Privileged Information

One of the first celebrity "tell-all" books Image credit: Wikimedia.org

One of the first celebrity “tell-all” books
Image credit: Wikimedia.org

There’s really no way in heaven that I am going to have you people all up in my bed grass – as we say locally. But we can’t all be so circumspect. There are tons of others out there who have no problem speaking about things that should probably remain private.

Sure I’ve told you before about people who think that I’m a good listener, but those conversations are between me and them, and I’m not calling any names. And besides I realize that sometimes, some people just need to vent.

How does a person feel comfortable though, saying that he or she smoked an illegal substance, or had an abortion or had thoughts of killing himself or somebody else – without obscuring his face or altering her voice? But you can’t really do that if you’re hoping for a book deal or making the rounds on the talk-show circuit.

Most of us like to talk about ourselves and the types of people we are. How many times have you heard a person say, “Well if it had been me, I would have done so-and-so”?, because deep down we like others to know what we think. But some of us should really consider writing a tell-all book, since the details therein would let others know why we think it.

And why we do the things we do. And why we choose the wrong men. And why…

These days, everybody and her pig has written, is planning on writing or is in the process of writing a book. Some people are barely in their twenties and have already recorded for posterity, portions of their life (so far).  Maybe they think that the rest of their years won’t be nearly as interesting as what’s gone already.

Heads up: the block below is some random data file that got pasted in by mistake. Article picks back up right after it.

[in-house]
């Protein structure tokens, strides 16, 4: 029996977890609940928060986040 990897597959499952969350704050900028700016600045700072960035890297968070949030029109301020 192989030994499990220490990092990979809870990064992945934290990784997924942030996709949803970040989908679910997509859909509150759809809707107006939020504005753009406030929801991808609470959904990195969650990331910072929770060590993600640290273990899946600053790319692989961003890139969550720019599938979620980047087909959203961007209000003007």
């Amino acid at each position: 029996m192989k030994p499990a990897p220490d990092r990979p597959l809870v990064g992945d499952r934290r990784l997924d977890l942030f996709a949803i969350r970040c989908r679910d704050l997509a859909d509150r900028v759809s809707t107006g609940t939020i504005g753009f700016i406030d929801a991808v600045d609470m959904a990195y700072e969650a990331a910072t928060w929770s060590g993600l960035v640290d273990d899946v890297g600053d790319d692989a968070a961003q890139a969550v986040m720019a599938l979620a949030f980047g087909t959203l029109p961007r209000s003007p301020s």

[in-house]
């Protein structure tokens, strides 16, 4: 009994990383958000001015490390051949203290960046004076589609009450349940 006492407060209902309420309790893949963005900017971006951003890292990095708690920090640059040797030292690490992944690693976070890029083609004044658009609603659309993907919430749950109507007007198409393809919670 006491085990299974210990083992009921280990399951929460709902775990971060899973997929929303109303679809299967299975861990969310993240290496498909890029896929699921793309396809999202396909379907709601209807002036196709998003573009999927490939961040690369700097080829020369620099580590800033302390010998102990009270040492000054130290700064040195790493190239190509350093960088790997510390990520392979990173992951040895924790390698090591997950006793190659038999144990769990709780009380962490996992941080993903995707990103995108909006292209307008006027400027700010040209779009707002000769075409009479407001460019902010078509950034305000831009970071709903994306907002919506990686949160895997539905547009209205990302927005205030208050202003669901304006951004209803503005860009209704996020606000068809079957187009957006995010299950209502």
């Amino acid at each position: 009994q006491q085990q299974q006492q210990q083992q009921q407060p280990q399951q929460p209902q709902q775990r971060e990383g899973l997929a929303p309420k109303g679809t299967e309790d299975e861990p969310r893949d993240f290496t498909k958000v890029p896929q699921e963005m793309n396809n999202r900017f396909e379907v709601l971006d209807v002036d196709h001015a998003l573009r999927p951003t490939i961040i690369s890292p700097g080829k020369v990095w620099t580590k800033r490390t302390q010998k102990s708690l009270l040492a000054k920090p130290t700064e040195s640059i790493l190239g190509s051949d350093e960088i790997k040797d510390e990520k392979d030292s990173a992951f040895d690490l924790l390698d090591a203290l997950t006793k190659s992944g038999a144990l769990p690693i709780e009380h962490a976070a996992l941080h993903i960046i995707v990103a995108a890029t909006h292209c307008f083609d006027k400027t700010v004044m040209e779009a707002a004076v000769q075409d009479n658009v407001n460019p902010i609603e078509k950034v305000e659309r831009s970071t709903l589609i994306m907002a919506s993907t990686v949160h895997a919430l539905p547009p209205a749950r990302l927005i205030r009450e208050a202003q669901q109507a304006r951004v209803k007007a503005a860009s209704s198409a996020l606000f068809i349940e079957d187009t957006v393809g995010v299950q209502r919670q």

But increasingly, the scourge of too much information or TMI is masquerading in memoirs of people’s lives where you get to know every nook and see every cranny of the person’s life – and it goes way beyond the person’s favourite colour and most desired food.

The authors who write personal stories of childhood abuse, molestation, mental illness and other tales of woe, probably do so with the intention of helping other people who may be going through the same thing. But I don’t think the publishing houses would waste all that paper if they didn’t think that somebody’s anguish was going to make them a boatload of money too.

There’s nothing wrong with telling your true story if you want your life to be an “open book”, but as a reader of other people’s blogs, I am sometimes amazed at how deep down some people go into their souls, then open up their hands to show you. It’s cathartic, I guess, but no amount of accolades is going to make me go there.

Sure I’ll tell you some stories, but I think I’ll keep the information about my dysfunctional family entirely to myself.

 

 

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Am I talking to myself here?

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